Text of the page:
One journalist wrote that he was surprised how many people in Tottenham knew of and were critical of the IPCC, but there should be nothing surprising about this. When you look at the figures for deaths in police custody (at least 333 since 1998 and not a single conviction of any police officer for any of them), then the IPCC and the courts are seen by many, quite reasonably, to be protecting the police rather than the people.

Oh, so it could be all about police harassment then and nothing to do with “brutal cuts” or austerity?   It could be that the spark that lit this fire had to do with police treatment of minorities?  It certainly seems that is what she’s saying.  And of course the riots elsewhere could simply be copy-cat.  Criminal gangs who learned the methods used in Tottenham and deploying them elsewhere to loot and avoid the police?

Well, yes, it could be.  In fact, it could really have nothing at all to do with the “entitled and dispossessed”.

Combine understandable suspicion of and resentment towards the police based on experience and memory with high poverty and large unemployment and the reasons why people are taking to the streets become clear.

They do?  What’s clear is she’s bound and determined to link them, that’s for sure.  But clarity … yeah, not so much.

But that is necessary, even if not true, to conclude the following:

Those condemning the events of the past couple of nights in north London and elsewhere would do well to take a step back and consider the bigger picture: a country in which the richest 10% are now 100 times better off than the poorest, where consumerism predicated on personal debt has been pushed for years as the solution to a faltering economy, and where, according to the OECD, social mobility is worse than any other developed country.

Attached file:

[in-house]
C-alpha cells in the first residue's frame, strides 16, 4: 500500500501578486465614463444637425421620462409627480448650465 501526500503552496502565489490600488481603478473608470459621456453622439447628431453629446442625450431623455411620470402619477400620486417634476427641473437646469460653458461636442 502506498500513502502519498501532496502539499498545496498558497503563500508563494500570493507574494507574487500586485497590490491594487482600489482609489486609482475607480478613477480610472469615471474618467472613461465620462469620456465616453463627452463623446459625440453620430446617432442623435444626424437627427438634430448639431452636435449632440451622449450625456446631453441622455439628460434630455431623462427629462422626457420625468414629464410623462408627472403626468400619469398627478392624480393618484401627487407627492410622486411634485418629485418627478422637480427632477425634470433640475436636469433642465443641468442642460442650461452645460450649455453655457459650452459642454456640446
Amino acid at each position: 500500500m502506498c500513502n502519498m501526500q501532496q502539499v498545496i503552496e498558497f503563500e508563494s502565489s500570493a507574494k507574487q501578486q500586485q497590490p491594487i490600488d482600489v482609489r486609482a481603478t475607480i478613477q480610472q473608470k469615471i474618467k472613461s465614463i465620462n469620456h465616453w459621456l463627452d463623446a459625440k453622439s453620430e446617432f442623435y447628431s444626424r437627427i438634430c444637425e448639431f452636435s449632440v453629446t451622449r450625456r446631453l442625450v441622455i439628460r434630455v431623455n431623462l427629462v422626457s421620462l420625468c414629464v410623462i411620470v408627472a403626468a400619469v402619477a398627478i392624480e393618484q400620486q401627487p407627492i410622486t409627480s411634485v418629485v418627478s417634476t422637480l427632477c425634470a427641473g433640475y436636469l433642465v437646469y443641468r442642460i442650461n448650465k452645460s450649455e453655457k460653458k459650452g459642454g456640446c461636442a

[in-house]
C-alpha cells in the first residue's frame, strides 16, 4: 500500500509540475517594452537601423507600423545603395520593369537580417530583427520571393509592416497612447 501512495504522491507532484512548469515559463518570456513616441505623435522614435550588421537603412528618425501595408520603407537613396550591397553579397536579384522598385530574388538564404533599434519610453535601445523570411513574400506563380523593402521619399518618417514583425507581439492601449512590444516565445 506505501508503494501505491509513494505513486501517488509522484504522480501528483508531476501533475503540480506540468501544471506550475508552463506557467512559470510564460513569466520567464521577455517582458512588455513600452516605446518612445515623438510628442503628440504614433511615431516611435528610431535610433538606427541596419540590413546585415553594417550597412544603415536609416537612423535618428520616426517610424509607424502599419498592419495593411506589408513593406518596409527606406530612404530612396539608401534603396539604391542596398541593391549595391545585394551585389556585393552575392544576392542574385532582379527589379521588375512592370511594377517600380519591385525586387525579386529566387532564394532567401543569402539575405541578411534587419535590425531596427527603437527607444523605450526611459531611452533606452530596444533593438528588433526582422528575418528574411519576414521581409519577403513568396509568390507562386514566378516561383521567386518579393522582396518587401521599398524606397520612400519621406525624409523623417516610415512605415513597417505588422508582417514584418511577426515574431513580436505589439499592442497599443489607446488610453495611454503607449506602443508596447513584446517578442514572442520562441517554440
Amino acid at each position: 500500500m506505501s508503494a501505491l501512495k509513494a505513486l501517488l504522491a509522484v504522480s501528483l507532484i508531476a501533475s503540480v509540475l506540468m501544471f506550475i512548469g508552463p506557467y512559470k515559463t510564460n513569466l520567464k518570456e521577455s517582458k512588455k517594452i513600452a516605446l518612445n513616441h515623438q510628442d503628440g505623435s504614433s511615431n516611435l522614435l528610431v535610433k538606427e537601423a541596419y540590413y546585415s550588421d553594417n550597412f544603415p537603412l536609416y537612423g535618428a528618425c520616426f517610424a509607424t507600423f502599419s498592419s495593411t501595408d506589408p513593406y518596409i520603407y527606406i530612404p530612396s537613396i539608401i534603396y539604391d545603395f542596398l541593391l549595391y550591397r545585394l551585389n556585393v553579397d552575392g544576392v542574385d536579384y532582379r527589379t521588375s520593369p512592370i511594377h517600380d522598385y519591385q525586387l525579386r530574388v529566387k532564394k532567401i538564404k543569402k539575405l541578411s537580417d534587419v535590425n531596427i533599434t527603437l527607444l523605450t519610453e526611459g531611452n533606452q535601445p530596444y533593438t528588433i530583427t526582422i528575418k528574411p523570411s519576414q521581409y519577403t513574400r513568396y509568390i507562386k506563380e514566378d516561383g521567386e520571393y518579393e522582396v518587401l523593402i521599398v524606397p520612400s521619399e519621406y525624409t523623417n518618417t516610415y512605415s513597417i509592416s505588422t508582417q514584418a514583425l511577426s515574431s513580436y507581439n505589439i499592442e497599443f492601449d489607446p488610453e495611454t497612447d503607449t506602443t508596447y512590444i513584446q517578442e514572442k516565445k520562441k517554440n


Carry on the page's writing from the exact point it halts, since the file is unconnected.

As Richard Wilkinson and Kate Pickett point out in The Spirit Level: Why Equality is Better for Everyone, phenomena usually described as "social problems" (crime, ill-health, imprisonment rates, mental illness) are far more common in unequal societies than ones with better economic distribution and less gap between the richest and the poorest. Decades of individualism, competition and state-encouraged selfishness – combined with a systematic crushing of unions and the ever-increasing criminalisation of dissent – have made Britain one of the most unequal countries in the developed world.

All of that from a riot against police that one could conclude was a long time fermenting.   Recall the LA riots – was that because of “brutal cuts” and “enforced austerity measures”?  Was the looting that took place then a result of “decades of individualism, competition and state-encouraged selfishness” or mobs taking advantage of the lawlessness the riots brought to loot what they wanted?

And even if she’s half right – what’s the solution she’d desire?  Well “equality” of course.   She’d rather trample the rights of those who’ve won “life’s lottery” (even though they worked their rear ends off to do so) and redistribute it to the poor and disenfranchised than ask the poor and disenfranchised to do what is necessary to give themselves a chance in life and quit demanding others do it for them.

Collectivism, although she never comes out and says it, is her answer.   And we’ve seen how well those equal societies did, didn’t we?  Well at least those of us who had been born before the collapse of the USSR and objectively observed the outcome.  

Yes, friends, a whole new generation of collectivists begin to rear their heads, some having never seen what the collectivism of the last century brought in terms of “equality” -  Equality of misery, equality of oppression and equality of hopelessness.

The problem in the UK isn’t austerity, it’s the results of collectivism and the fact that the inevitable outcome has begun.  It isn’t individualism that’s the fault.  It’s a massive state which robs people of incentive through it’s supposed benign acts of state sponsored charity.  Why strive if you will be taken care of whether you do or not?   Why seek food if you’re not hungry or don’t care what you eat?   Why take care of yourself if the state will do it for you?   And if you start running out of money, tax the rich bastards who want better.